I’ve switched over to angelina41.blogspot.com for my Reader’s Advisory Challenge posts.
You can’t handle all of this. #ricksteves #travel #guru #1989
Beta by Rachel Cohn
Published Oct. 16, 2012 by Hyperion
The island of Demesne is a retreat away from the harsh realities of a world changed by global warming and wars fought over water supplies. The wealthy citizens who live there use clones as servants and companions. Elysia is a teen clone who is purchased by the wife of the governor to fill the emotional role of daughter and sister in the family. As a clone, Elysia should not be able to feel human emotions, but as time goes on, she realizes that she not only feels things she shouldn’t, she also has memories from her First, the person she was cloned from. This puts her in a dangerous position.
What I liked:
There wasn’t very much that I liked about this story, to be honest. It felt very derivative of many other books and I didn’t connect with any of the characters. Add in a seriously problematic plot twist, and this wasn’t a personal favorite of mine.
Reader’s Advisory Challenge
Science Fiction is the genre I read for February. It covers a huge amount in terms of sub genres (dystopians and steampunk to name a couple) and honestly, I find it all a bit confusing. The rule of thumb I’d always heard for SF was that if it could eventually come true due to scientific advancement (living on space ships or inside biodomes or something), it’s science fiction. If you add in a paranormal element, it ceases to be SF and becomes fantasy. That’s a pretty simplistic explanation, but it makes sense to me.
Kelly and Kimberly at Stacked wrote a great blog post about the genre and included a ton of recommended titles.
The Andre Norton Awards are given to the best science fiction and fantasy titles in YA.
I’ll be back next month with a pick for High Fantasy!
*Andrews, Jesse. Me and Earl and the Dying Girl.
Damico, Gina. Croak.
Doller, Trish. Something Like Normal.
Jordan, Dream. Bad Boy.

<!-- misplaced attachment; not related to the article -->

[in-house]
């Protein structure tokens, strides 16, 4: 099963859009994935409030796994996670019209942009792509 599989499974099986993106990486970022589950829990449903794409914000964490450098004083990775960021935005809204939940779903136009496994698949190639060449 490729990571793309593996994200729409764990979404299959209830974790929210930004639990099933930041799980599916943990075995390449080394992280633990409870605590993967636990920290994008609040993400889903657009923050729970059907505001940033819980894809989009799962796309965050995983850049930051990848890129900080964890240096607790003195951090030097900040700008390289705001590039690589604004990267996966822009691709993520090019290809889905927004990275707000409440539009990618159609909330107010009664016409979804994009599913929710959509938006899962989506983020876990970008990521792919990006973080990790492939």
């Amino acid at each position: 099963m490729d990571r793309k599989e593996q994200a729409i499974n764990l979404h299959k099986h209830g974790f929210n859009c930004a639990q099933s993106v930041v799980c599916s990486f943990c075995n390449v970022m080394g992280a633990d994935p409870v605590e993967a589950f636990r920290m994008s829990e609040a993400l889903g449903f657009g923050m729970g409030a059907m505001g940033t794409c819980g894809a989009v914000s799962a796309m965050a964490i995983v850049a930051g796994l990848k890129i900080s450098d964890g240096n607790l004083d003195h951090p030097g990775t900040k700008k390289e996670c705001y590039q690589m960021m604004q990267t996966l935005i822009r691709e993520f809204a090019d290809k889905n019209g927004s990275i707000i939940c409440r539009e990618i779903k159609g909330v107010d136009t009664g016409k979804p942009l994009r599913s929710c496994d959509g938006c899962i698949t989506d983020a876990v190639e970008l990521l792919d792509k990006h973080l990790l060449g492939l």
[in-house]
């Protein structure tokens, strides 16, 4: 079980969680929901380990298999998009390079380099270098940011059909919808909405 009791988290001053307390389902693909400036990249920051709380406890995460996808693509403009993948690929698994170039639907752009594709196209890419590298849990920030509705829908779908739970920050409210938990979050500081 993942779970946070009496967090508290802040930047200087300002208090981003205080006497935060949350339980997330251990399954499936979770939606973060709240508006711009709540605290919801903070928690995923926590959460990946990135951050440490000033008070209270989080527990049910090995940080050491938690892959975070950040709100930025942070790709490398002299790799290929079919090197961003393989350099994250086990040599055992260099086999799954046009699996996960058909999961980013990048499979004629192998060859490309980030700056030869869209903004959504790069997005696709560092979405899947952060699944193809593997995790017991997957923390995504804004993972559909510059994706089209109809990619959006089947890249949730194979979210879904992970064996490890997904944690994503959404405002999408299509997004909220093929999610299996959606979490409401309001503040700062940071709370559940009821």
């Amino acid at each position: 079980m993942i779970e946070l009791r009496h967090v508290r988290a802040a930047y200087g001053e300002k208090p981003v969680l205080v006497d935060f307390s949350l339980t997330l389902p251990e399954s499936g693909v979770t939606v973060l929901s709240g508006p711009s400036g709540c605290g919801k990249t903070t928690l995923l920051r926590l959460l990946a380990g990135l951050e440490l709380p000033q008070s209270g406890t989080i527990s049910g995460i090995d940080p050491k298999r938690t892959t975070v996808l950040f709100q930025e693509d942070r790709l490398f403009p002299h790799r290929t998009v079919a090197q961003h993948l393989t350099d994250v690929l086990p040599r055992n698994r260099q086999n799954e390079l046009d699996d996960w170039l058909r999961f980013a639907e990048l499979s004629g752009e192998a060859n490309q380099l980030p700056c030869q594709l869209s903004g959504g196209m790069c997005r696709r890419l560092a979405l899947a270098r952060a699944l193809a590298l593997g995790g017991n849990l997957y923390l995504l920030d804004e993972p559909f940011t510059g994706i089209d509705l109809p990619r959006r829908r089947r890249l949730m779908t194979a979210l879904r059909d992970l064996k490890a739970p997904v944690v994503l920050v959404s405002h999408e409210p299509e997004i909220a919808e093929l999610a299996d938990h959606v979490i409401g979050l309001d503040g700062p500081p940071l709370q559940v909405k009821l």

Lacey, Josh. Island of Thieves.
Lyga, Barry. I Hunt Killers.
**Summers, Courtney. This is Not a Test.
Volponi, Paul. The Final Four.
**Woodson, Jacqueline. Beneath a Meth Moon: An Elegy.
*Was named to the BFYA Top Ten List
**Was named to Quick Picks Top Ten List
I have read Me, Earl, and the Dying Girl and I Hunt Killers and I think they are great books for both lists.
The Diviners by Libba Bray
Set in the heady days before the Great Depression, The Diviners is a feast for the senses. There are flappers, Ziegfeld girls, Bolsheviks, and artists in Harlem. Add in the occult, government conspiracies, and young people with mysterious gifts, and you’ve got Libba Bray’s latest creation.
What I liked:
I felt like I was dropped into the middle of 1920s New York CIty. It’s obvious that Libba Bray did a lot of research when writing this book, and the level of detail appealed to me because I felt like I was learning something as I was being entertained. And horrified.
Reader’s Advisory Challenge
I chose Horror as the genre I was going to read for January. The Diviners defies categorization, and could fall under a lot of genre headings. To me, that is one of its strengths. But horror is definitely a genre label I would apply to it. It’s creepy and there is a serial killer, and blood, and murder.
However, I would still say it’s Horror Lite. So, if you’re a half-chicken like me when it comes to scary books and movies, you’ll probably do okay with this one. Total chickens might want to avoid.
If you want more detailed reviews, check out these links and everything will be jake:
Other recent YA horror titles you might enjoy:
The Monstrumologist by Rick Yancey
I Hunt Killers by Barry Lyga
Anna Dressed in Blood by Kendare Blake
I’ll be back in February with my Science Fiction pick!
As a Young Adult Librarian, I try to read what teens are reading so that I can assist them when they are in my library looking for new books to check out. However, for the last year I have been on a committee that focused my reading all on nonfiction for teens. As a result, I feel I’ve missed some great reads that were published in 2011 and 2012.
So, for each month of 2013, I will read a 2011 or 2012 YA book in a (sub)genre or format that I normally shy away from. I want to branch out beyond my comfort zone. Here is my plan of action:
January - Horror
February - Science Fiction
March - High Fantasy
April - Mystery
May - Verse Novel
June - Realistic / Contemporary
July - Historical Fiction
August - Graphic Novel or comic
September - Romance
October - Dystopian
November - Steampunk
December - Humor
After I read each month’s selection, I will post a review here. If you want to play along, please do! I’ll be tagging all my posts with #rac13.